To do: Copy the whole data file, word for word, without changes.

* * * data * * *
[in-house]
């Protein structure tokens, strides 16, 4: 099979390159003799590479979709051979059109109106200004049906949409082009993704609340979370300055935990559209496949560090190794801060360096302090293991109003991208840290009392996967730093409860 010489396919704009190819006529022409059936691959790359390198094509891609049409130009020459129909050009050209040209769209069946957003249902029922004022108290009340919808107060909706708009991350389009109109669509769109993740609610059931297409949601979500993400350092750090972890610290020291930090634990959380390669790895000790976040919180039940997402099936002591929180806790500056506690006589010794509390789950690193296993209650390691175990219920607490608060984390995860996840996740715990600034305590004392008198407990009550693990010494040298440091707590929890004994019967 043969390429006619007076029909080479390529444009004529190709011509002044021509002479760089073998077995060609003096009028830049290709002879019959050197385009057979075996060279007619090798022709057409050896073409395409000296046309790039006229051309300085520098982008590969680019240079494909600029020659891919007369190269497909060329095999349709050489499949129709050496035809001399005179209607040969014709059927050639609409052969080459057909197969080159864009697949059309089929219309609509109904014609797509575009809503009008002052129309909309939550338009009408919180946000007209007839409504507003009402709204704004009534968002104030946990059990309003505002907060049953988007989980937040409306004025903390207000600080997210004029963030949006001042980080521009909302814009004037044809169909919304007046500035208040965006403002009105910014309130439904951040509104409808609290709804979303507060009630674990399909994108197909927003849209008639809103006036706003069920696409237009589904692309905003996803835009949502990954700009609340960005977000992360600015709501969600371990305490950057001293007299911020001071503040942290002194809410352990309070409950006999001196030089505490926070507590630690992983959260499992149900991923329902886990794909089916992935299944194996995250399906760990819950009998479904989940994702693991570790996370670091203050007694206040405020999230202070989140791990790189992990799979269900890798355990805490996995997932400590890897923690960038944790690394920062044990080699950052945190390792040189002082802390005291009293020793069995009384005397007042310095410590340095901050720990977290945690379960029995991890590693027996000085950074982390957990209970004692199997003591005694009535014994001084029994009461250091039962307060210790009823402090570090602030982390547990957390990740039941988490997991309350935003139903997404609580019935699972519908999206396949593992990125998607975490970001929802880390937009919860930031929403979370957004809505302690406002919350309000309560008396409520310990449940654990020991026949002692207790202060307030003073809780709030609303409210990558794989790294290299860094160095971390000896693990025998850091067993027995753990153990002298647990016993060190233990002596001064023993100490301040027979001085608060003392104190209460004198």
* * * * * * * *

[in-house]
């Protein structure tokens, strides 16, 4: 099979390159003799590479979709051979059109109106200004049906949409082009993704609340979370300055935990559209496949560090190794801060360096302090293991109003991208840290009392996967730093409860 010489396919704009190819006529022409059936691959790359390198094509891609049409130009020459129909050009050209040209769209069946957003249902029922004022108290009340919808107060909706708009991350389009109109669509769109993740609610059931297409949601979500993400350092750090972890610290020291930090634990959380390669790895000790976040919180039940997402099936002591929180806790500056506690006589010794509390789950690193296993209650390691175990219920607490608060984390995860996840996740715990600034305590004392008198407990009550693990010494040298440091707590929890004994019967 043969390429006619007076029909080479390529444009004529190709011509002044021509002479760089073998077995060609003096009028830049290709002879019959050197385009057979075996060279007619090798022709057409050896073409395409000296046309790039006229051309300085520098982008590969680019240079494909600029020659891919007369190269497909060329095999349709050489499949129709050496035809001399005179209607040969014709059927050639609409052969080459057909197969080159864009697949059309089929219309609509109904014609797509575009809503009008002052129309909309939550338009009408919180946000007209007839409504507003009402709204704004009534968002104030946990059990309003505002907060049953988007989980937040409306004025903390207000600080997210004029963030949006001042980080521009909302814009004037044809169909919304007046500035208040965006403002009105910014309130439904951040509104409808609290709804979303507060009630674990399909994108197909927003849209008639809103006036706003069920696409237009589904692309905003996803835009949502990954700009609340960005977000992360600015709501969600371990305490950057001293007299911020001071503040942290002194809410352990309070409950006999001196030089505490926070507590630690992983959260499992149900991923329902886990794909089916992935299944194996995250399906760990819950009998479904989940994702693991570790996370670091203050007694206040405020999230202070989140791990790189992990799979269900890798355990805490996995997932400590890897923690960038944790690394920062044990080699950052945190390792040189002082802390005291009293020793069995009384005397007042310095410590340095901050720990977290945690379960029995991890590693027996000085950074982390957990209970004692199997003591005694009535014994001084029994009461250091039962307060210790009823402090570090602030982390547990957390990740039941988490997991309350935003139903997404609580019935699972519908999206396949593992990125998607975490970001929802880390937009919860930031929403979370957004809505302690406002919350309000309560008396409520310990449940654990020991026949002692207790202060307030003073809780709030609303409210990558794989790294290299860094160095971390000896693990025998850091067993027995753990153990002298647990016993060190233990002596001064023993100490301040027979001085608060003392104190209460004198």